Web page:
Business is hard, if it wasn’t—far less companies would go out of business every year. So, since business isn’t like a video game that you can turn on easy mode—it’s your job as a marketing professional to utilize marketing versions of cheat codes in order to attract customers towards your business as easily as possible.

Which is what fusion marketing is all about.

Fusion marketing involves one brand loosely partnering with another in a way that would be beneficial to both brands. “The whole concept of fusion marketing is based upon the ‘I’ll scratch your back if you scratch mine’ theory of social interaction.'” Says the Levinson’s.

For example:

Let's say Brian is the founder of “Swap’d,” a platform that helps sports fans exchange their sports memorabilia with one another through its app.

To create awareness for his app, Brian reaches out to the owners of the top sports apparel stores in his home state of California and offers to post display ads promoting their stores on his website for six months. In exchange, the owners would allow Brian to post fliers detailing the benefits of his app in their stores for the entirety of the NFL season.

In this exchange, both Brian and the store owners gain something of value. Brian gets to create more awareness for his app, and the store owners would receive free promotion for their stores on a website that their potential customers would likely frequent.

With this fusion partnership—all parties win. And all it cost Brian was time, energy, imagination, and information.

3. You media (marketing yourself)

Whether they know it or not, everyone is a marketer. Obviously, everyone doesn’t necessarily possess the knowledge and skill set that a marketing professional does. But nonetheless—everyone is a marketer. From the moment that you realized how loud to scream to get what you wanted as an infant—you became a marketer.

As the owner or operator of a startup brand, it’s imperative that you utilize the marketing capabilities that you did as a kid (except for the screaming part) to get something that your brand desperately needs from its audience—which is trust. One of the best ways to do that is by marketing yourself.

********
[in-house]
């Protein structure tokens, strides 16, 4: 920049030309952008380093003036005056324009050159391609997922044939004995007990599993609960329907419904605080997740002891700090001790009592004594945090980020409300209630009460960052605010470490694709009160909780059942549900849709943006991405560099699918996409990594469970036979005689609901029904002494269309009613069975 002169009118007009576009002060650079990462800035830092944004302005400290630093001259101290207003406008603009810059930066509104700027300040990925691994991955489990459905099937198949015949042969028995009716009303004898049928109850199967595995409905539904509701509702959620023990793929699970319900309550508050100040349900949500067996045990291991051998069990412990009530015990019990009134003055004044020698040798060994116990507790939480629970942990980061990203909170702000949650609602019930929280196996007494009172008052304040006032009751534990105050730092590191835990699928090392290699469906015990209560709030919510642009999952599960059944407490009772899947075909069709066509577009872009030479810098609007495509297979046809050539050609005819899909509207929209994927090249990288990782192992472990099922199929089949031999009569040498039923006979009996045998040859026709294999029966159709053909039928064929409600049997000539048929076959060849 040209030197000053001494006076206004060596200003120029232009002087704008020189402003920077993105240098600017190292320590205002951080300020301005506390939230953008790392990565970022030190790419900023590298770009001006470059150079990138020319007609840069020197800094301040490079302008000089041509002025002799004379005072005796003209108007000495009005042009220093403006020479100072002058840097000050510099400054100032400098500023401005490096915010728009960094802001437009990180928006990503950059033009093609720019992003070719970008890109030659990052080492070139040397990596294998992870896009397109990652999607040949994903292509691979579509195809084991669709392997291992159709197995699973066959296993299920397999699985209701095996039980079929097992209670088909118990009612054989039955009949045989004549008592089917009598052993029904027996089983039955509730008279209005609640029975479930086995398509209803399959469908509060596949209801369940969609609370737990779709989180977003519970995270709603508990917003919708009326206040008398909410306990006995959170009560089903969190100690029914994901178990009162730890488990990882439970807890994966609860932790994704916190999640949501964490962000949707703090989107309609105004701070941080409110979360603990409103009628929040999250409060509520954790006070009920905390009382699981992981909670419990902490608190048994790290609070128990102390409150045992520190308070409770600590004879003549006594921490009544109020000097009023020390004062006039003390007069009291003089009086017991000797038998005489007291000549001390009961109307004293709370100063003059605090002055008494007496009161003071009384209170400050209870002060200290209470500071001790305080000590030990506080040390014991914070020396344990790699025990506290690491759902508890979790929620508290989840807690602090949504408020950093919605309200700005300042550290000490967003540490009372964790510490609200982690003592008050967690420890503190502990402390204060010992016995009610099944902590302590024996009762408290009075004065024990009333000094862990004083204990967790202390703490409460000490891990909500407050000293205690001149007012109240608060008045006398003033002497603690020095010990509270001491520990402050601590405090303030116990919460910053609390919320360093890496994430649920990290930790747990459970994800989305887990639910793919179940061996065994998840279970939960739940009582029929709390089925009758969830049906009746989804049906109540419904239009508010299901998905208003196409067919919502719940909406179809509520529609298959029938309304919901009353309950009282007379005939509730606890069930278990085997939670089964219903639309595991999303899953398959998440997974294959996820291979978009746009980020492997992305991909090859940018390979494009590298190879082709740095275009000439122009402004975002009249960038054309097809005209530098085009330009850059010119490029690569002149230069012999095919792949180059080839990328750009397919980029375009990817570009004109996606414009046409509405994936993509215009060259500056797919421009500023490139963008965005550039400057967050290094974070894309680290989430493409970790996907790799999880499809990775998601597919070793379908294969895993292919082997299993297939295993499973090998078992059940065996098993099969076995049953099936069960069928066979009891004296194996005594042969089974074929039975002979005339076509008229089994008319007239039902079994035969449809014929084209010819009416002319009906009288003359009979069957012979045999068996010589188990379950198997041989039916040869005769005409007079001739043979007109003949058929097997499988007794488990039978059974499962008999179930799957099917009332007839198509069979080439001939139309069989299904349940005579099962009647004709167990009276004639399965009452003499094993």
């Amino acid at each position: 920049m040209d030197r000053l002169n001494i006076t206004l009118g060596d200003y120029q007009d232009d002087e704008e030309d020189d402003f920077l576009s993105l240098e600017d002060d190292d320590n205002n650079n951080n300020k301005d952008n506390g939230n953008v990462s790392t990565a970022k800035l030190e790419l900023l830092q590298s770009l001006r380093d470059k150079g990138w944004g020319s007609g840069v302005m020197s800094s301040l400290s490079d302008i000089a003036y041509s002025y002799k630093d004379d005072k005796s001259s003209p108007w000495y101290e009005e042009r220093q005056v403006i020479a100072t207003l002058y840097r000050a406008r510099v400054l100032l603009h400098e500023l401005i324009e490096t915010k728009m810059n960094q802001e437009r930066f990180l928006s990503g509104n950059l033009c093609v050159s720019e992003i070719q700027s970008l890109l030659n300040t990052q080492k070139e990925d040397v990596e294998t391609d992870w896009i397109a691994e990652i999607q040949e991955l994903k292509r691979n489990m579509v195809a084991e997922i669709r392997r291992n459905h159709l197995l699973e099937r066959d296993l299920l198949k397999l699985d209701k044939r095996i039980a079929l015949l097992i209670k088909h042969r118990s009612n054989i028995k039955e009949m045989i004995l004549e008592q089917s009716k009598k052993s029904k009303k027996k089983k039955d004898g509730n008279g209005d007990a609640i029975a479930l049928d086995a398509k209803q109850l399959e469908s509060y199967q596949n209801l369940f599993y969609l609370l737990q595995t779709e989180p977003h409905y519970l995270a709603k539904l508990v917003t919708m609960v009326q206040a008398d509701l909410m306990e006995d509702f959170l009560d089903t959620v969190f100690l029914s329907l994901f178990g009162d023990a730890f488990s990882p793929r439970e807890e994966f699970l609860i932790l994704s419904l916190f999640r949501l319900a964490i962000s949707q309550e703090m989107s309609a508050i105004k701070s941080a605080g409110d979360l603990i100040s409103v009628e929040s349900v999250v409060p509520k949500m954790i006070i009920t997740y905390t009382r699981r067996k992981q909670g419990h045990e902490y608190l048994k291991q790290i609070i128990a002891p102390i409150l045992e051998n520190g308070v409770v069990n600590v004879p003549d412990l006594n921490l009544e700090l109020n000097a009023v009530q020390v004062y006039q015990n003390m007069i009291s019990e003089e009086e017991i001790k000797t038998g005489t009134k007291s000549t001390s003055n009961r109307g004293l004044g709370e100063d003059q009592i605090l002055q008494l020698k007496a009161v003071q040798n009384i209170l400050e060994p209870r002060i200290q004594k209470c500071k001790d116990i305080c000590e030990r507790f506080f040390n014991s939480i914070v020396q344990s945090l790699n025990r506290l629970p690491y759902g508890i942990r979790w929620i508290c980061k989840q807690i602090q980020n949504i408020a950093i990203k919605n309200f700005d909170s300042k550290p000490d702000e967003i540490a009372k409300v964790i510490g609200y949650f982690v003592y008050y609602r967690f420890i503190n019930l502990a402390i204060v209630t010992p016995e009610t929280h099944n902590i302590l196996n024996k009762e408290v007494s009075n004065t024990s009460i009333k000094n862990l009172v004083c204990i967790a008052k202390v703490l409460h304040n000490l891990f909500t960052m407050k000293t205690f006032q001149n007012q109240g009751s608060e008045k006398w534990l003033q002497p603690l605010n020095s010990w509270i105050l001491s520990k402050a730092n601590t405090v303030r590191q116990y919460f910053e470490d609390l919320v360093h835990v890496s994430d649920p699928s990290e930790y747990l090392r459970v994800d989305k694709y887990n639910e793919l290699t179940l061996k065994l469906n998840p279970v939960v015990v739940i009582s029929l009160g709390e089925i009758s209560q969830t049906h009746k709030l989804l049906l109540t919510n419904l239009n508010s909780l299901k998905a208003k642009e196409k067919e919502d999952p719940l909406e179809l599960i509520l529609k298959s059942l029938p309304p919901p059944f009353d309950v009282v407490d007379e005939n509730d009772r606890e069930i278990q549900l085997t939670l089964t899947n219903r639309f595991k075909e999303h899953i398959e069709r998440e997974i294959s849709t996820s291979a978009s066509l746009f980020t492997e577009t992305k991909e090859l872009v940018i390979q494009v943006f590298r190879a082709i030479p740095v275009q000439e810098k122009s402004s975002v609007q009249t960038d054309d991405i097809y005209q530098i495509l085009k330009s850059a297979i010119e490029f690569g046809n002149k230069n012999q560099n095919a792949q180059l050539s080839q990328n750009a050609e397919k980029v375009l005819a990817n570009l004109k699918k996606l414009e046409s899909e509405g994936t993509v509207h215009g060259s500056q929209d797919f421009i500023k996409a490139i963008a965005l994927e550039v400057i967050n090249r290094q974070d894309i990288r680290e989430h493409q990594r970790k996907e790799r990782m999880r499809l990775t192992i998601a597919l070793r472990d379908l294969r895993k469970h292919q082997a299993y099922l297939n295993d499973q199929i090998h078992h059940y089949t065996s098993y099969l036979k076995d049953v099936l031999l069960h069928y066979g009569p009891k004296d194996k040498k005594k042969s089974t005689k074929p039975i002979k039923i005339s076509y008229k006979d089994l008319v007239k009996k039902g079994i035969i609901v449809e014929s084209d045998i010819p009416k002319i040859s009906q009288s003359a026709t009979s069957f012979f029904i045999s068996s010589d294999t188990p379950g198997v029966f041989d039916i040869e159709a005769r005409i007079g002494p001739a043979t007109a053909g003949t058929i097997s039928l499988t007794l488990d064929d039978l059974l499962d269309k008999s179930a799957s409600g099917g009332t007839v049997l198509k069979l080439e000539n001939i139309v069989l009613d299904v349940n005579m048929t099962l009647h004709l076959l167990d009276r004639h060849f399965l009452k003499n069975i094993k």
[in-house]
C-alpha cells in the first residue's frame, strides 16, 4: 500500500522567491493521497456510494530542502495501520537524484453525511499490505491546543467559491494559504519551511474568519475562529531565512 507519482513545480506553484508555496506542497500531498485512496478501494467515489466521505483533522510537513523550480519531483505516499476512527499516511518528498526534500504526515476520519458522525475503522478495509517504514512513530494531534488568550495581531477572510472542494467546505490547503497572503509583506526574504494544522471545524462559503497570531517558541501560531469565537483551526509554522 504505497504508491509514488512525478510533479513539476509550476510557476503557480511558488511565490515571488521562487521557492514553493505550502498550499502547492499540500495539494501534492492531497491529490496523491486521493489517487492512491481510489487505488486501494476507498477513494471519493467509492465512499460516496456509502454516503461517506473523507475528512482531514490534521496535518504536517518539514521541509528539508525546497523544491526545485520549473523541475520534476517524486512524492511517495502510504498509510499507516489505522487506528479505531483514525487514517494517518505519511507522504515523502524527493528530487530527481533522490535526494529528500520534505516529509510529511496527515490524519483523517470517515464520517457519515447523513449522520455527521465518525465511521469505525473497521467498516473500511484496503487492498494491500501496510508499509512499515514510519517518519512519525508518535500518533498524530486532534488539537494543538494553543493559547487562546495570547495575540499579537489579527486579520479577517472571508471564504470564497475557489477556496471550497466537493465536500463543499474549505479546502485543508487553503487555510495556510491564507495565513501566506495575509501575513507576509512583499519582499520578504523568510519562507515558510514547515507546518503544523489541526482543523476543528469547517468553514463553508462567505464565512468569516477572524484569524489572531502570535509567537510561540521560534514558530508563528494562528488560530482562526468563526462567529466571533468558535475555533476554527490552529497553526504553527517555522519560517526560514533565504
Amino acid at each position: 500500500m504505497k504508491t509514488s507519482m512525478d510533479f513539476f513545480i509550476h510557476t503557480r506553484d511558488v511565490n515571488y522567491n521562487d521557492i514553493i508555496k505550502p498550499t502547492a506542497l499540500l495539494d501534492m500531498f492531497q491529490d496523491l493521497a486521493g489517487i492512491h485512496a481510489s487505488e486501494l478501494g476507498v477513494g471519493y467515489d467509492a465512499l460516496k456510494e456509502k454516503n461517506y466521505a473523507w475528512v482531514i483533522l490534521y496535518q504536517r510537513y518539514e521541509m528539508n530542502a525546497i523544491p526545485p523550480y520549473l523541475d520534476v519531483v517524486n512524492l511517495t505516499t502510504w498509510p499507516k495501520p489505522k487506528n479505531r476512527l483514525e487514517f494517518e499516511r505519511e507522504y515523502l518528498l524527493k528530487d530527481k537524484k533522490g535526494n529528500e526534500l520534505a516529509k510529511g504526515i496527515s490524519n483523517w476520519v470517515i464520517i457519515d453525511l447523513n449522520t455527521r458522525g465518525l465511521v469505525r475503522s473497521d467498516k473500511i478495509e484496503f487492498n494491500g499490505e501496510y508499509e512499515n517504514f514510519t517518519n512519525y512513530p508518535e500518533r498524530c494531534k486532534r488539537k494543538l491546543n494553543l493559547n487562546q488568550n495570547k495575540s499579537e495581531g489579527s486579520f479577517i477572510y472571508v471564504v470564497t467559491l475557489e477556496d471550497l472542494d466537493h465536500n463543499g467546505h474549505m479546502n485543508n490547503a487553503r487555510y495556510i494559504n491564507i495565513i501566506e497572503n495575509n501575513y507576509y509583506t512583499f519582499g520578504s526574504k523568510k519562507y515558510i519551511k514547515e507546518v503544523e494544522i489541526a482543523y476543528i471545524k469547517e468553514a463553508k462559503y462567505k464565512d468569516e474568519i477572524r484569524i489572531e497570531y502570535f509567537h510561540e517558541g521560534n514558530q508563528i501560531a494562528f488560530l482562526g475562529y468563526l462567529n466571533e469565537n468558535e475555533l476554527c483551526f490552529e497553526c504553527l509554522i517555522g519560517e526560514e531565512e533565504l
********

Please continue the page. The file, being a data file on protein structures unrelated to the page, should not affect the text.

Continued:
“People don’t do business with a logo. They do business with a person.” Says author and branding expert Tonya Eberhart in her book, Brandface For Entrepreneurs, co-authored by Michael Carr.

Years ago, if a new business appealed to an audience without the public knowing who its owners were—it wouldn’t have been an anomaly.

But in a society where social media is as prevalent as it is today—brands without a public representative—preferably the owner; are at a huge trust disadvantage to those that are represented by a public figure that humanizes their brand.

According to a 2022 consumer survey by AutoPacific, 32% of drivers in the U.S. trust Tesla more than any other brand to develop safe and reliable fully-autonomous vehicles. Which ranked the highest for any vehicle manufacturer. I’m sure if you were to ask those surveyed why they trusted Tesla more than any other brand in its category—they’d probably refer to the face of the company—Elon Musk.

The key to marketing yourself is to simply focus on being intentional and utilizing the best advertising tool in the world—which is publicity.

Regardless of how you may feel about Elon Musk personally, I’m sure you’ll agree that he’s done a great job at positioning himself as an authoritative figure in every industry that he’s entered. Which was all by design on his part.

By being cognizant of how you want to be perceived by your audience—you can intentionally ensure that everything you say, wear, and do—will be congruent with the image that you want to project to those that your brand aims to appeal to.

Use social media, speaking engagements, and interviews as vehicles to market yourself. This would gradually help you establish your credibility in your industry; while also breaking down the trust barriers that cause most people to be hesitant of supporting a new business.


bottom of page